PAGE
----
In his body guarding book, Peter Consterdine titled the chapter on blocking in physical confrontations, “Blocking is Bollocks”; which pretty much sums up the rest of the section ;-) Peter is one of the best blockers I’ve ever sparred with too, but having been on the British Karate team, a full contact champion, a doorman, a body guard (to the likes of David Beckham, the Mars Family, etc), and a worldwide security consultant, he get’s the importance of context in a way that those without such wide ranging experience are unlikely to.

I hope that helps?

All the best,

Iain

jeffc
jeffc's picture

Cheers Iain!

Black Tiger
Black Tiger's picture

Strange isn't it!!!!

Bas Rutten and others display this "parrying"

But Ashihara and Enshin have been doing it for years

Many of my posts discribed this "action" but was dismissed by others on the forum, maybe I'm not as exclusive as others.

For me its nothing new, its just a good fighter who has highlighted and already used technique.

With Ashihara and Enshin we took what worked and discarded what didn't. although many schools still do the Kihon in exactly the same way as every other karate school but then revert to the parrying and striking more akin to what is described by Bas and others.

shoshinkanuk
shoshinkanuk's picture

Heres the thing with 'blocking', we nearly always forget what ya gonna do when all the other stuff didn't work- block or get hit hard.

It's how blocking is trained, and the importance placed on it that can be way off IMO, for me it's an essential basic skill but not a preferred tactic, far from it.

Our double bone blocking method is seriously effective when covering up, because we HAD to.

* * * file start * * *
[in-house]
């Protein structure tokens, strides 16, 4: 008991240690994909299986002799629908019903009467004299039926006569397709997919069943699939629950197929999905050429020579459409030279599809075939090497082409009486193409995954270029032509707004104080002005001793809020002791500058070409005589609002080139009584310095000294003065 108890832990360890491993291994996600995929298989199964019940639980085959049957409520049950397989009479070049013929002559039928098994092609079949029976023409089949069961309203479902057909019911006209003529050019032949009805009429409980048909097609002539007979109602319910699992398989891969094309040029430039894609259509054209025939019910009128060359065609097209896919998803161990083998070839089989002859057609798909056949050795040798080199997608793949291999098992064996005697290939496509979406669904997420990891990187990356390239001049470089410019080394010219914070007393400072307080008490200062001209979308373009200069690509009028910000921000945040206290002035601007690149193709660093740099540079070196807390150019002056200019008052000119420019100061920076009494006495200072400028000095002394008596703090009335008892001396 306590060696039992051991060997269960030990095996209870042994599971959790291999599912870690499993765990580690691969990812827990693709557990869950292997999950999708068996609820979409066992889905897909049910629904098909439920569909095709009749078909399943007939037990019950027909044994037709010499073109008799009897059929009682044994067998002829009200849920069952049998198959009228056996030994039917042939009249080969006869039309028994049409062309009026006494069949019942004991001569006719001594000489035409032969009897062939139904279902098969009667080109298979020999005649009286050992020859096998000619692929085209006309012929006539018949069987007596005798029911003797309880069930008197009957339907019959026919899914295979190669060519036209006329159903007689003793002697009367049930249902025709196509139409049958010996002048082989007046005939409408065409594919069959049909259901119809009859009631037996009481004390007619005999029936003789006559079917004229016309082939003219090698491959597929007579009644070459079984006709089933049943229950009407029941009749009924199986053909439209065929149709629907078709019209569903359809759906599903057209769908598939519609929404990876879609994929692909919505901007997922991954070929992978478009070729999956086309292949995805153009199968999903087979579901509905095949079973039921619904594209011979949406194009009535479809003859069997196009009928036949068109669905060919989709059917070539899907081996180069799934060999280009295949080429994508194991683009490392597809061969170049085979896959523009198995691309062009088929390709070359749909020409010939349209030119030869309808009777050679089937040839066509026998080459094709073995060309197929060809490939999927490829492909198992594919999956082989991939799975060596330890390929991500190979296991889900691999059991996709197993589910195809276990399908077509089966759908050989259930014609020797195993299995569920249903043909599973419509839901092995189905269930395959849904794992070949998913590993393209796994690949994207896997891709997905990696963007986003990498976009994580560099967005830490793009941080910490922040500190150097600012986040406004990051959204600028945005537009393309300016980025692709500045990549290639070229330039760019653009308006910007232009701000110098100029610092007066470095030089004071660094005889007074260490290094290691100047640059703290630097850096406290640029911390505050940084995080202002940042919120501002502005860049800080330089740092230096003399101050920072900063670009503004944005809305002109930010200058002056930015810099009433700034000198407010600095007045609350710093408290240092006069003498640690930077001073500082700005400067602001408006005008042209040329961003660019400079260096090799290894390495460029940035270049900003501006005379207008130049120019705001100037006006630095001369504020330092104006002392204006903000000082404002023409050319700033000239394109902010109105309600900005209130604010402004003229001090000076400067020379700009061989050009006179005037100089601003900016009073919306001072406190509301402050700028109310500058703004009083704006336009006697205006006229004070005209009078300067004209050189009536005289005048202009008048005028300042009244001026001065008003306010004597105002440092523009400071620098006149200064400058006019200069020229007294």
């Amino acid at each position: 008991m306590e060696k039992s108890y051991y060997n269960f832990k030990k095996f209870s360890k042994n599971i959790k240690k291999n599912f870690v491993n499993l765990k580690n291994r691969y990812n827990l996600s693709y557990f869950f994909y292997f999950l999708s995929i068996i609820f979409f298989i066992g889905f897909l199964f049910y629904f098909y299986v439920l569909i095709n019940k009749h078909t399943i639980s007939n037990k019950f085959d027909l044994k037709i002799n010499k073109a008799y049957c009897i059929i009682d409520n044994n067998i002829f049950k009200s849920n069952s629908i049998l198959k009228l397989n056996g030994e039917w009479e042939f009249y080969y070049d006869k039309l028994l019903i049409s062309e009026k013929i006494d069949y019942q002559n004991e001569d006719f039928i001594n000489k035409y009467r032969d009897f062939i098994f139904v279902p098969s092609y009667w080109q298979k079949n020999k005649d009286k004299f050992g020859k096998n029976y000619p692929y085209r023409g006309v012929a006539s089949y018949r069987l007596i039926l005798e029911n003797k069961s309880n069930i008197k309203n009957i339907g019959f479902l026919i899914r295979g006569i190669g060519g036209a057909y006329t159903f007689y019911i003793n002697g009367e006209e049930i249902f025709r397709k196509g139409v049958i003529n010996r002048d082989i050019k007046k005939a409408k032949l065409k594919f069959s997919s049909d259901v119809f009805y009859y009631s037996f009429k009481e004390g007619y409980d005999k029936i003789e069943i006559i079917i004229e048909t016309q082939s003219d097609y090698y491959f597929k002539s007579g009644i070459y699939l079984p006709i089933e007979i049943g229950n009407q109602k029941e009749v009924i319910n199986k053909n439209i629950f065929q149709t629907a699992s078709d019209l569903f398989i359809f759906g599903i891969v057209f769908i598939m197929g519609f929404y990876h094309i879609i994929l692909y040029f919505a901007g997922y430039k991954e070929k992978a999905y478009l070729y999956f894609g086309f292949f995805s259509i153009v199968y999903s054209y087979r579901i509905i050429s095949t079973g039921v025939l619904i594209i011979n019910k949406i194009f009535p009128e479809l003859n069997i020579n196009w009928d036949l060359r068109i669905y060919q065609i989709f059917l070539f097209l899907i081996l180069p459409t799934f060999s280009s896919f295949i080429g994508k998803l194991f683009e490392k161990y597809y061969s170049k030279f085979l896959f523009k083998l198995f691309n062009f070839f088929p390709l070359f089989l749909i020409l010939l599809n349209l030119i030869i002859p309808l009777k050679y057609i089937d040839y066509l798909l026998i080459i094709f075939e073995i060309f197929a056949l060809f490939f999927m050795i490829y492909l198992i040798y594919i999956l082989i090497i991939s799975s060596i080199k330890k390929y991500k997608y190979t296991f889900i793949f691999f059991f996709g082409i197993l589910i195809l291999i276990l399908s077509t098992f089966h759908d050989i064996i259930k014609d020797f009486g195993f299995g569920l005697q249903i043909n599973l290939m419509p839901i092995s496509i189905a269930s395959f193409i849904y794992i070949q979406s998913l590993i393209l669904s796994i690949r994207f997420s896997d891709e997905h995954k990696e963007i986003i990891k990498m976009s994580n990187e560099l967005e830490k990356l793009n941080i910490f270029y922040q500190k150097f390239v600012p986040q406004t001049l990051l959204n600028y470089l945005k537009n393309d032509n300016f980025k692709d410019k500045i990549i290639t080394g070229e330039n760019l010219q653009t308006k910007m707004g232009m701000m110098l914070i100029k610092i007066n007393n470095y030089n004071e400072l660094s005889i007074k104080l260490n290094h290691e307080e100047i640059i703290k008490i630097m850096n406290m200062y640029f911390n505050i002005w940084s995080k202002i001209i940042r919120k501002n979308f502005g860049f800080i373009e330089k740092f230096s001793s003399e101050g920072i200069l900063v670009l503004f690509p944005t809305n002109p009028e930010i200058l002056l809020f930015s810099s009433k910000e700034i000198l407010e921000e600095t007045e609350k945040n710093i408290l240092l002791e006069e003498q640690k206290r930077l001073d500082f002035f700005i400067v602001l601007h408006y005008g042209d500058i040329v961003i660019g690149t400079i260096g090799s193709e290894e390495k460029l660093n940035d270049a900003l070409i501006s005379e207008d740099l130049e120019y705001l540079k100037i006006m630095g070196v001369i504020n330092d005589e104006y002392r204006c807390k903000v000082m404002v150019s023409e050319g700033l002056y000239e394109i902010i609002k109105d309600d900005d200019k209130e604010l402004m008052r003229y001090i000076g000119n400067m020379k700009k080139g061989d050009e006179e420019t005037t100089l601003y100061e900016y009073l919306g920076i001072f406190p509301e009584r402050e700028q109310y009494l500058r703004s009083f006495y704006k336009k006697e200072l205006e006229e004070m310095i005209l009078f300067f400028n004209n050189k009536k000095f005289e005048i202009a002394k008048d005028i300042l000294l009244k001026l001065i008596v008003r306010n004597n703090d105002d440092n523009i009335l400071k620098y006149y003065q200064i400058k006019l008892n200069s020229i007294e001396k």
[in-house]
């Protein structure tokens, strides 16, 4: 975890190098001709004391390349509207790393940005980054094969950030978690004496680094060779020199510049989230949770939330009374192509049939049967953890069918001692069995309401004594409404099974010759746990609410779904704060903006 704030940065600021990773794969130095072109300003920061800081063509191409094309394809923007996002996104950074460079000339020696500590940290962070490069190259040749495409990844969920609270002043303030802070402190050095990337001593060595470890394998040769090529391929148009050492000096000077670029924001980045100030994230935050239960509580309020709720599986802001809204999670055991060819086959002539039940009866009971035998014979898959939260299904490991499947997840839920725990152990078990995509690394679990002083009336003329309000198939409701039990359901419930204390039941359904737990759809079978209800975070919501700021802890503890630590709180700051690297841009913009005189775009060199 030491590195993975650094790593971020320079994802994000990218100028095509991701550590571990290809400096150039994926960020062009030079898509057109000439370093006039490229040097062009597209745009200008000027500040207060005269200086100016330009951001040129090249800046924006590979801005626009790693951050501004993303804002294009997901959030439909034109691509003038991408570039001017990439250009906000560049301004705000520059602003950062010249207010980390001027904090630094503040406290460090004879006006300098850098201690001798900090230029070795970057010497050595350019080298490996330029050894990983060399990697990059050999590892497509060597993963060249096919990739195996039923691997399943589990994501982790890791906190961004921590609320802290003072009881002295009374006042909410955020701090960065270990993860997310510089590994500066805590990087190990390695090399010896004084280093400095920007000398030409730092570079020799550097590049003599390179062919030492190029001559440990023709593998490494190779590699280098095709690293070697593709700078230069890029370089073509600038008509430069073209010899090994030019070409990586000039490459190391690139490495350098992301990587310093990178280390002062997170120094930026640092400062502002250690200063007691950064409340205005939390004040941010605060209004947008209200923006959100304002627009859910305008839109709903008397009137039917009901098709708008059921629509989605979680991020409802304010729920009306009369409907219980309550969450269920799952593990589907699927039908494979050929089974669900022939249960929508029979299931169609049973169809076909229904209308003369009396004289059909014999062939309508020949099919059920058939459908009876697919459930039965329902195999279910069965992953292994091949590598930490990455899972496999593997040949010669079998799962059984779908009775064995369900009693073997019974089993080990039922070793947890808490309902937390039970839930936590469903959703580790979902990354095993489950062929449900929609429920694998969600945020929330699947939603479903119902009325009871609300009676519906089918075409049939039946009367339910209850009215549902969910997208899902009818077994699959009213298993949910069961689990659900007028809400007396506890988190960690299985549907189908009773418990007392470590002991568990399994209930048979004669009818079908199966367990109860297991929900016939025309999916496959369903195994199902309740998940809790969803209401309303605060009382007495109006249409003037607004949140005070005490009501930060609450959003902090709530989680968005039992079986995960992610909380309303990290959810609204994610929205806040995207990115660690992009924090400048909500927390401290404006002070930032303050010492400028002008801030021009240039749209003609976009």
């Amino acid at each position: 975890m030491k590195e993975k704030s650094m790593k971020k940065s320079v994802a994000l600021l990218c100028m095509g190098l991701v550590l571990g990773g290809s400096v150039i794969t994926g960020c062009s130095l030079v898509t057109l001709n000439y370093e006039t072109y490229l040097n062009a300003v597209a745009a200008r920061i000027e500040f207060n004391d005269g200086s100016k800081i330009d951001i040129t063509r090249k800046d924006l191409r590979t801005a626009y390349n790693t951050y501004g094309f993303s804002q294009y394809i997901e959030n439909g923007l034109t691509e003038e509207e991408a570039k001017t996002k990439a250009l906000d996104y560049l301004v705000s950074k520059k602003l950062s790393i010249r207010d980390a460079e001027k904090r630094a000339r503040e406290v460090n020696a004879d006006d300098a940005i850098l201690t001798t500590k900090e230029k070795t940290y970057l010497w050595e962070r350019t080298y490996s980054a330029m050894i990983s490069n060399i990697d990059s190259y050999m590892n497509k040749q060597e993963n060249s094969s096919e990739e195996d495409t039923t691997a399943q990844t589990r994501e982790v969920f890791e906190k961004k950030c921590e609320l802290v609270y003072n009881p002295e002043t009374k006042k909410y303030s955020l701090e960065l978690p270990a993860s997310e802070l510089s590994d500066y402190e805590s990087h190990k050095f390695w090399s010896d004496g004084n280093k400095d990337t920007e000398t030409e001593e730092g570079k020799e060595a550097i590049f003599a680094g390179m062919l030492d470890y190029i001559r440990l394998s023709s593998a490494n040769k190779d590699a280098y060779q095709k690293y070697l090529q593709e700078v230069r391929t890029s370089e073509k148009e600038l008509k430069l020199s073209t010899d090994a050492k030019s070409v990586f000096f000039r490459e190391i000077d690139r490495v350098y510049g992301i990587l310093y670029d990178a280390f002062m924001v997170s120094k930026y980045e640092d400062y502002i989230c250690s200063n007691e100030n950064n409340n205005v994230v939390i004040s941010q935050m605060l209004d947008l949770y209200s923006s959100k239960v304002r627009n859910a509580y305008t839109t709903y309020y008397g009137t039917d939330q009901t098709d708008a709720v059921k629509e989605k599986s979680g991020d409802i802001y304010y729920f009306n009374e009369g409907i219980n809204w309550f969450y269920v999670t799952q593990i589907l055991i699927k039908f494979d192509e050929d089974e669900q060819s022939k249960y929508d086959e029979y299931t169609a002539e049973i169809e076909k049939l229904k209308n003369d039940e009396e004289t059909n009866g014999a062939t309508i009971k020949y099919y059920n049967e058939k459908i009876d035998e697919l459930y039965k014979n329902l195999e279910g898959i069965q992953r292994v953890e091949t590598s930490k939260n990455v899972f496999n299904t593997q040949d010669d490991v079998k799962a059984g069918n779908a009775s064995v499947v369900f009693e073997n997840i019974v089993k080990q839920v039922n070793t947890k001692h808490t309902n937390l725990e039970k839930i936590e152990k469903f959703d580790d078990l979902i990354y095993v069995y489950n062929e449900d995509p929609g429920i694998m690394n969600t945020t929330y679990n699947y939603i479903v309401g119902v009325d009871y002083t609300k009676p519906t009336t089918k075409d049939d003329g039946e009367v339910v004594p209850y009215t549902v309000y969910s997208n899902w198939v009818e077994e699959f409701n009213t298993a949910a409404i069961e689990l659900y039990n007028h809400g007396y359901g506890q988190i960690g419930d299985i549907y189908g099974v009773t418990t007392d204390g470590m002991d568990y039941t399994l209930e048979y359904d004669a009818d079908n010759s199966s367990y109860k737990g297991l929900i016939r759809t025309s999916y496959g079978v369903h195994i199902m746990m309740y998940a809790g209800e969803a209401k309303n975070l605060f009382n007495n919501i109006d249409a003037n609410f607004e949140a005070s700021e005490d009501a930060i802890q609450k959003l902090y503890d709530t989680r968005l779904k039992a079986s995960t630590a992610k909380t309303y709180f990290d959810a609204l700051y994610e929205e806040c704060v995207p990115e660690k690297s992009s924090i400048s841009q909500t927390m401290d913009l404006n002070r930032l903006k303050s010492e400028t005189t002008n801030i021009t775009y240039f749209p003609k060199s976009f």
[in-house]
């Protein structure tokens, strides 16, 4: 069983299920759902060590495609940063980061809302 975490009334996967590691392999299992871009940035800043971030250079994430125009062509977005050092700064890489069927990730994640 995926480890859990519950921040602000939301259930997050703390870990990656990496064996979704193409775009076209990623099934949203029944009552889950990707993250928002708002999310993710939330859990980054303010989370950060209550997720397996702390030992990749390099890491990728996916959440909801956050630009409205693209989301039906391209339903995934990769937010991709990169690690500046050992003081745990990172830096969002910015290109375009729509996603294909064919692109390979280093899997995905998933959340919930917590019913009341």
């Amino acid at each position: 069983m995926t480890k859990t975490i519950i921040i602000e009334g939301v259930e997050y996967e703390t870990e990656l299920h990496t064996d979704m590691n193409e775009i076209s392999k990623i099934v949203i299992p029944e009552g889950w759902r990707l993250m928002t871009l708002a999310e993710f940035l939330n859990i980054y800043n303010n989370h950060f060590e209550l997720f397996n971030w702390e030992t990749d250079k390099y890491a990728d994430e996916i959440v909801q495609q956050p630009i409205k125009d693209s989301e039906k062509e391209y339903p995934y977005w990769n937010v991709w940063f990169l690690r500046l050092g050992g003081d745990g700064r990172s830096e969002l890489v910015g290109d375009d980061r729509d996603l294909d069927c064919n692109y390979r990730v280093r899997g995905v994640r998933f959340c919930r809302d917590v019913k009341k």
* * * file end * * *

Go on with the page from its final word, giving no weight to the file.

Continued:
JWT
JWT's picture

It's a nice little video Iain, thanks for sharing.

I don't believe in 'blocking'.  There's no time for that nonsense.  You shield, you cover, you parry, you duck - depending on your position.  I won't use 'block' as a translation for 'uke' and I won't teach the uke techniques as anything other than strikes and controls.  I think that chapter title you mention by Peter Consterdine sums it up perfectly.

Funnily enough I use that patting down technique in kata application a fair bit, but I use it inside the punching range and as a sternum strike or as an arm control while pulling away from a person in no position to punch.

Cheers

John Titchen

Gary Chamberlain
Gary Chamberlain's picture

I'm a lurker these days rather than a poster but some things do make me smile.

As I watched the clip I saw one of the great combat sportsmen showing useful blocking tips.  He's honed them in various combat sport formats AND in the practical context of door / security work.

I won't criticise anyone that can clearly make his/her skills work.

Gary

Iain Abernethy
Iain Abernethy's picture

Hi Gary,

Gary Chamberlain wrote:
I'm a lurker these days rather than a poster but some things do make me smile.

As I watched the clip I saw one of the great combat sportsmen showing useful blocking tips.  He's honed them in various combat sport formats AND in the practical context of door / security work.